Economic motives for extraction of natural resources prevent meaningful future use by encouraging present abuse for short-term profit, and accountability for the quantity of extraction and care of resources is virtually non-existent. Techniques for natural resource extraction are misused by limited interest groups to the exclusion of other areas of technology and of the needs of the world. These techniques are often the private property of corporations who will allow them to be used only for their own profit and under their control. National governments are often responsible for misuse of resources because they block overall planning and support foreign exploitation by corporations within their domain.
The Encyclopedia of World Problems and Human Potential is a unique, experimental research work of the Union of International Associations. It is currently published as a searchable online platform with profiles of world problems, action strategies, and human values that are interlinked in novel and innovative ways. These connections are based on a range of relationships such as broader and narrower scope, aggravation, relatedness and more. By concentrating on these links and relationships, the Encyclopedia is uniquely positioned to bring focus to the complex and expansive sphere of global issues and their interconnected nature.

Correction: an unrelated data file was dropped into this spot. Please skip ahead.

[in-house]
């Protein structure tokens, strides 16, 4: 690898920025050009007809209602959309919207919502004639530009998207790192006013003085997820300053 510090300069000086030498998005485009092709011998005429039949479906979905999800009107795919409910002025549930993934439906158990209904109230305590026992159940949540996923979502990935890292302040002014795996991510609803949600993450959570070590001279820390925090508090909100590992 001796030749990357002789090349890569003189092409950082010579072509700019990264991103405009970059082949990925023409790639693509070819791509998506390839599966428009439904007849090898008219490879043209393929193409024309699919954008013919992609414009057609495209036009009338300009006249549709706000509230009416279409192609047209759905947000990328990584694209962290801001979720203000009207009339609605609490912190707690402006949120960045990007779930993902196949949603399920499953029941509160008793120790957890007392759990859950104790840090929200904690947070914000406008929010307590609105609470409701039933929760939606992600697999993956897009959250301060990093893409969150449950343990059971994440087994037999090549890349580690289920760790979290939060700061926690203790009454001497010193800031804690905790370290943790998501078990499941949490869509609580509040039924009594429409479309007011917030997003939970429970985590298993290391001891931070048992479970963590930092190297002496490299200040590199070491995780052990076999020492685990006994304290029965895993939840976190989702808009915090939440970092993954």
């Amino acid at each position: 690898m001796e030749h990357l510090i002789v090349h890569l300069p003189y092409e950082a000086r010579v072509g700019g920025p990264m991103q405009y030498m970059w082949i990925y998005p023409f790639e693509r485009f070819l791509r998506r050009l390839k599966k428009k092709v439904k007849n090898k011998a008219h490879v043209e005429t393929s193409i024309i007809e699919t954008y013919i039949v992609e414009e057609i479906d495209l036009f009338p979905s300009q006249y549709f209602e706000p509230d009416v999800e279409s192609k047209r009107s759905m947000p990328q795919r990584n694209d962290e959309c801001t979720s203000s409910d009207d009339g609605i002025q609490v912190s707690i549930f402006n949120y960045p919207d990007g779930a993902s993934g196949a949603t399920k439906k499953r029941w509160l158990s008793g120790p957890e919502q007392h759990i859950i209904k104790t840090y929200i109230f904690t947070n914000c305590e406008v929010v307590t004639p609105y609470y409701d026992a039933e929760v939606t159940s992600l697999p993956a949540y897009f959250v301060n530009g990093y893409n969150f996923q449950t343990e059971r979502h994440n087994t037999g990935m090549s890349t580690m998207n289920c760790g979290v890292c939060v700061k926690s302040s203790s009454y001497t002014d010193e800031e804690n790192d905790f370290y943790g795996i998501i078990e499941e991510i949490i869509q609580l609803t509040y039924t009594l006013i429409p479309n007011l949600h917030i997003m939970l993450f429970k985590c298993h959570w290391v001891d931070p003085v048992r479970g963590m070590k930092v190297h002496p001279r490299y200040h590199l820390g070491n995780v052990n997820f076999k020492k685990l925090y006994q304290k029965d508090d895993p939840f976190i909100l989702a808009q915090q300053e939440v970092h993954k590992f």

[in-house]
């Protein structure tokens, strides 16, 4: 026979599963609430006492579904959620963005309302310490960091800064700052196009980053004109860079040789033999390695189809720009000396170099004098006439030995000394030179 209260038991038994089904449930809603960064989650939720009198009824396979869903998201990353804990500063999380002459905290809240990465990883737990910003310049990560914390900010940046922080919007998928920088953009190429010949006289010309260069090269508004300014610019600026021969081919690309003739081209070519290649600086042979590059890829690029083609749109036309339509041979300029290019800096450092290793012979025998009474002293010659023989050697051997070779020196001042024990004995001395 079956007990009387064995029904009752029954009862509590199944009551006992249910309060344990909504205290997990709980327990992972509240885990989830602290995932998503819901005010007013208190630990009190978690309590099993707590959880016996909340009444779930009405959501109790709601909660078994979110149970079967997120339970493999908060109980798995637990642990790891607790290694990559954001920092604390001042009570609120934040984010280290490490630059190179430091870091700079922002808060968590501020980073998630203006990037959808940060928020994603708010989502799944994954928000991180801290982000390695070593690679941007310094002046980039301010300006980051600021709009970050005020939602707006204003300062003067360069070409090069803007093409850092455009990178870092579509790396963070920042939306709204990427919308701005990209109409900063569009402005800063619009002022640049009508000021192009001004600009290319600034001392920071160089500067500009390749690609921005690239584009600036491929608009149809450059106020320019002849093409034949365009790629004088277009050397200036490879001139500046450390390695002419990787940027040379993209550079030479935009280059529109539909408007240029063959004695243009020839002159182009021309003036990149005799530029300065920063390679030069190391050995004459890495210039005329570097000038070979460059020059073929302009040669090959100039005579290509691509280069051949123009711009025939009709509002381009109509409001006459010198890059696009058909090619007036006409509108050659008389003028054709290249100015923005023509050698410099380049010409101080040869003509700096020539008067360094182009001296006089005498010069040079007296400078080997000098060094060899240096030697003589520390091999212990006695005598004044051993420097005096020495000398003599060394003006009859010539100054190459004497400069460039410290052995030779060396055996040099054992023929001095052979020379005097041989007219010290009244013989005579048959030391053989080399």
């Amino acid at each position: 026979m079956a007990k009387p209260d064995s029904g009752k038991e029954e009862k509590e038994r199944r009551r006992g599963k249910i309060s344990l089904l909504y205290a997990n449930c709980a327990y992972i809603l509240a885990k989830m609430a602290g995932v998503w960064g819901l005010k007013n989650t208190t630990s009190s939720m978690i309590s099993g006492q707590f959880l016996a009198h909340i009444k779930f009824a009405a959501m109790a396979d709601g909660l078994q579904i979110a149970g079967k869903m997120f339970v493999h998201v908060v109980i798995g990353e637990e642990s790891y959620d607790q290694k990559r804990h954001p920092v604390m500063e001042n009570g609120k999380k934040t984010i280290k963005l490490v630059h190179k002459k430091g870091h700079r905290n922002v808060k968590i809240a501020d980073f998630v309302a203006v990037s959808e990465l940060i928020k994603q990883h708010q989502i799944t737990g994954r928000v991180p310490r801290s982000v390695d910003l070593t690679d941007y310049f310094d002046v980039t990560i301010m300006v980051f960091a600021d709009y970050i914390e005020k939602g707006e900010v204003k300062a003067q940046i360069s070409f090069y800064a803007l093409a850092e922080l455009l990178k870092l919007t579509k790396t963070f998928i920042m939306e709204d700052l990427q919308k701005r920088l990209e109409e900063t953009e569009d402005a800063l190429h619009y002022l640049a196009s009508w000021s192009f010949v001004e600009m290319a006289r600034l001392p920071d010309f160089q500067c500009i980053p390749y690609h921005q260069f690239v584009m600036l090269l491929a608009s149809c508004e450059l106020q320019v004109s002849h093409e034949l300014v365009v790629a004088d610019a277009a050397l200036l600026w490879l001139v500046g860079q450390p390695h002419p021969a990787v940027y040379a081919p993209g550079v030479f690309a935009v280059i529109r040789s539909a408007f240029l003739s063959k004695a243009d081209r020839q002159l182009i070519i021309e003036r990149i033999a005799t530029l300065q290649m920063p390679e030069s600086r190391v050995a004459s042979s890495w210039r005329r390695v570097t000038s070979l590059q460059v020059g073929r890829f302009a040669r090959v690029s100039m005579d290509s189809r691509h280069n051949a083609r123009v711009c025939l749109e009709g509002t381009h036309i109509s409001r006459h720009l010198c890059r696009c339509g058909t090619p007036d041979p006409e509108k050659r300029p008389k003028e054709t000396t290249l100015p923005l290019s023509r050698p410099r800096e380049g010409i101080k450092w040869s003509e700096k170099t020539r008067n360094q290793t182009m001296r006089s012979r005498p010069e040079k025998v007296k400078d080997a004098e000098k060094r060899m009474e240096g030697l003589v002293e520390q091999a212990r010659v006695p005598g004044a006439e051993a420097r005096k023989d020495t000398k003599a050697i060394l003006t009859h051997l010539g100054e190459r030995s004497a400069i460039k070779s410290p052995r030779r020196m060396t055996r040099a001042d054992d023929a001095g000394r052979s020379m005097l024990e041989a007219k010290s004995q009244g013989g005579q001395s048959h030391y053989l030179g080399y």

The initial content for the Encyclopedia was seeded from UIA’s Yearbook of International Organizations. UIA’s decades of collected data on the enormous variety of association life provided a broad initial perspective on the myriad problems of humanity. Recognizing that international associations are generally confronting world problems and developing action strategies based on particular values, the initial content was based on the descriptions, aims, titles and profiles of international associations.
Non-profit, apolitical, independent, and non-governmental in nature, the UIA has been a pioneer in the research, monitoring and provision of information on international organizations, international associations and their global challenges since 1907.